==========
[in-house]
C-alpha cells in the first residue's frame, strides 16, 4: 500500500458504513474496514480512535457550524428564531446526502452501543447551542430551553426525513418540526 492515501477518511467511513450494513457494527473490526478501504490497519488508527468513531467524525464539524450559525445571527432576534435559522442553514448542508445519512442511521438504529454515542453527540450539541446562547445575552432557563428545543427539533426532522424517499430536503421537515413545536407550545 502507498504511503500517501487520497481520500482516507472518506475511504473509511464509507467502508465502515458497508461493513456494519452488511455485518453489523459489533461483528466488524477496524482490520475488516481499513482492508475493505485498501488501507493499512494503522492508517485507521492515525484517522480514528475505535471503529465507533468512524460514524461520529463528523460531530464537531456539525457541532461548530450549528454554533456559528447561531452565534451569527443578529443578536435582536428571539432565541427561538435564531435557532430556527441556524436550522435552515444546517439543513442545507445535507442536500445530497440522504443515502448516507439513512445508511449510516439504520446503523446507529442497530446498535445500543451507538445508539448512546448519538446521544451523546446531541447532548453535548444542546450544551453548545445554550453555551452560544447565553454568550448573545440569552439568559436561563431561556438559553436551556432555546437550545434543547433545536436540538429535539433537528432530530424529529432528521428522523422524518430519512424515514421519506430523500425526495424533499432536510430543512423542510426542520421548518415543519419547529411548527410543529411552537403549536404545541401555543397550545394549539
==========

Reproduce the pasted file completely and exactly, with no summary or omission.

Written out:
[in-house]
C-alpha cells in the first residue's frame, strides 16, 4: 500500500458504513474496514480512535457550524428564531446526502452501543447551542430551553426525513418540526 492515501477518511467511513450494513457494527473490526478501504490497519488508527468513531467524525464539524450559525445571527432576534435559522442553514448542508445519512442511521438504529454515542453527540450539541446562547445575552432557563428545543427539533426532522424517499430536503421537515413545536407550545 502507498504511503500517501487520497481520500482516507472518506475511504473509511464509507467502508465502515458497508461493513456494519452488511455485518453489523459489533461483528466488524477496524482490520475488516481499513482492508475493505485498501488501507493499512494503522492508517485507521492515525484517522480514528475505535471503529465507533468512524460514524461520529463528523460531530464537531456539525457541532461548530450549528454554533456559528447561531452565534451569527443578529443578536435582536428571539432565541427561538435564531435557532430556527441556524436550522435552515444546517439543513442545507445535507442536500445530497440522504443515502448516507439513512445508511449510516439504520446503523446507529442497530446498535445500543451507538445508539448512546448519538446521544451523546446531541447532548453535548444542546450544551453548545445554550453555551452560544447565553454568550448573545440569552439568559436561563431561556438559553436551556432555546437550545434543547433545536436540538429535539433537528432530530424529529432528521428522523422524518430519512424515514421519506430523500425526495424533499432536510430543512423542510426542520421548518415543519419547529411548527410543529411552537403549536404545541401555543397550545394549539